I use Melatonin to extend sleep beyond what I would get ordinarily. I think it may be the case that mitochondrial damage in the pineal reduces endogenous melatonin creation. Hence if you repair the mitochondria melatonin production improves. The step of converting Serotonin to N-Acetylserotonin requires acetyl-CoA and the step of converting N-Acetylserotonin to Melatonin requires SAMe which itself requires ATP. Hence mitochondrial efficiency will be a thing.

With a bit of luck, therefore, an increase in endogenous melatonin production will extend sleep a further sleep cycle on.

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In one of the topics about sleep I posted my experience with Doxepin 3 mg before bed and at least 3 hours after a meal. For me it is useful and fast-acting if used under the tongue. It does have a next day drowsiness effect which may make driving dangerous, especially if I use the upper dose of 6 mg (higher dose not recommended for people over age 65)! I believe the half-life is around 15 hours which is a lot. Coffee can help overcome any next day drowsiness, but maybe not all of it.

Doxepin is not ideal, but it helps and it is essentially free of the anti-cholinergic effects of doxalamine and diphenhydramine at this low level. Here is a fairly decent article about Doxepin that also mentions a few other MAOIs that are used for sleep.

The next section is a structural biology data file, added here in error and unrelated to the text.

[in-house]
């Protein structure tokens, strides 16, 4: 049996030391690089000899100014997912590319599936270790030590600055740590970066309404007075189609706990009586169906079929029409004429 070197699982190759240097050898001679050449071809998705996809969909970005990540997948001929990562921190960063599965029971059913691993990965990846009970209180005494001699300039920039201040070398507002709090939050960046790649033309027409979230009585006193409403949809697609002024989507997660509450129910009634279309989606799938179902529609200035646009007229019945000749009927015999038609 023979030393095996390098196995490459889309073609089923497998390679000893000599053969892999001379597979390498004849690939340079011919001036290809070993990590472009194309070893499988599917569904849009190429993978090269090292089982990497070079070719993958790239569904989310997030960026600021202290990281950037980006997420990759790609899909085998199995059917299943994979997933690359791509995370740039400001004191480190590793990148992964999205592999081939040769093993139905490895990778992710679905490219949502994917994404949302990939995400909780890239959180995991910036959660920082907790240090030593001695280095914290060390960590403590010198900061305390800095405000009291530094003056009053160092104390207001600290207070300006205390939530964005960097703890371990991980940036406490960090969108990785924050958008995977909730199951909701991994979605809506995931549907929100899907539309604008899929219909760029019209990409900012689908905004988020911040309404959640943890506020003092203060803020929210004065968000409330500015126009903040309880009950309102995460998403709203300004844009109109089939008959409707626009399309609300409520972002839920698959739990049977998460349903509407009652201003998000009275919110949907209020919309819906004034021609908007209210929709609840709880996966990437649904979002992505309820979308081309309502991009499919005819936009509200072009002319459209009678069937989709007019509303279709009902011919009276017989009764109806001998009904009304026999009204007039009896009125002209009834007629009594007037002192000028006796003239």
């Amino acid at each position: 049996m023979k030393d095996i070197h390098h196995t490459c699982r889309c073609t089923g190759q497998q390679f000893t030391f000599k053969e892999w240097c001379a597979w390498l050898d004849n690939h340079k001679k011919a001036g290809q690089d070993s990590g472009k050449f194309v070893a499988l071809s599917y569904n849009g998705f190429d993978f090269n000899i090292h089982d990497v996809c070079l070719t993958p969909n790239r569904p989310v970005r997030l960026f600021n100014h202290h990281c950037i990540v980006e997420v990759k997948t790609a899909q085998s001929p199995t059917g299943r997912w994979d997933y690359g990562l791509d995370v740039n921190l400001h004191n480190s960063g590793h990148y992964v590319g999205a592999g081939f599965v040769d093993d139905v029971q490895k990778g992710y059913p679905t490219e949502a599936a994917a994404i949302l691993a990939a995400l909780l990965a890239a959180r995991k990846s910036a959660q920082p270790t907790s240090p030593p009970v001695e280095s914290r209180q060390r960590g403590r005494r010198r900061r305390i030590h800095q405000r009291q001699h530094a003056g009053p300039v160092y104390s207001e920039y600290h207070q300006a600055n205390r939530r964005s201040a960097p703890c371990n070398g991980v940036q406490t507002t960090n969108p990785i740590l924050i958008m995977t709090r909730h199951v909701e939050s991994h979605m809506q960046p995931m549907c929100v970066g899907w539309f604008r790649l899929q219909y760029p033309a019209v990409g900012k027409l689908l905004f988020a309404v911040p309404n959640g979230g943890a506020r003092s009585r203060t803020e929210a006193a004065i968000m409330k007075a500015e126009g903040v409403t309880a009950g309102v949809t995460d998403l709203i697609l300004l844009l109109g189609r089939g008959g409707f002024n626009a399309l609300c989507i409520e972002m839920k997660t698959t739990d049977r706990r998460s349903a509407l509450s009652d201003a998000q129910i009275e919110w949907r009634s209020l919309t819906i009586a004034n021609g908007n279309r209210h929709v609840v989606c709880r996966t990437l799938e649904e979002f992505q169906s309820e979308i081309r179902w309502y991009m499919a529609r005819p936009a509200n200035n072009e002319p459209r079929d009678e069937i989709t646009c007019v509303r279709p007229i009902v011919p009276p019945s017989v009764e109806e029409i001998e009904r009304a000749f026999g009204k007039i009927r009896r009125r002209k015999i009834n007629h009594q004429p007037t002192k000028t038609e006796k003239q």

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Ahh, OK. That’s convincing. Thank you!

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Regarding doxipin and insomnia… Not for everyone, I assure you. I did it for many months, trying to find the sweet spot, and never did.

For me, even as little as 1.5mg, and I’d pay for it the whole next day. It could take up to 20 hours to clear my system and often did.

Less was better. So much less, in fact, that if I take it at all any more, I take no more than about .4mg. Yep, I break that 3mg pill into many pieces. Crumbs. Yes, I can still feel it. Yes, I’ll still be feeling it the next day.

I also found that using it every night decreased its effect in helping me sleep, but did not decrease hangover effects. I got to the point where it just wasn’t worth the degradation to my mood and focus the next day.

YMMV, and probably will.

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Sol, your points are well taken. I find the daytime side effects very irritating and I may put doxepin aside and return to 25 mg diphenhydramine before bed which has fewer daytime side effects. My trial of doxepin 3 mg is an attempt to move away from the strong nighttime anti-cholinergic effects of benadryl which are associated long-term with dementia and short-term with aggravation of BPH symptoms. I’ve generally avoided the “standard” prescription sleep aids like Ambien assuming that they would likely become too addictive, but I’m still open to that possible route if I can’t find a better solution.

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@Alex, I hate playing doctor, but you can do the research on Flexeril, which may be an effective substitute for mirtazapine. I got a prescription for it’s primary purpose as a muscle relaxant that also helps with nerve pain. It knocks me out for 9-10 hours. The shipping is more expensive than the meds. May be worth a try.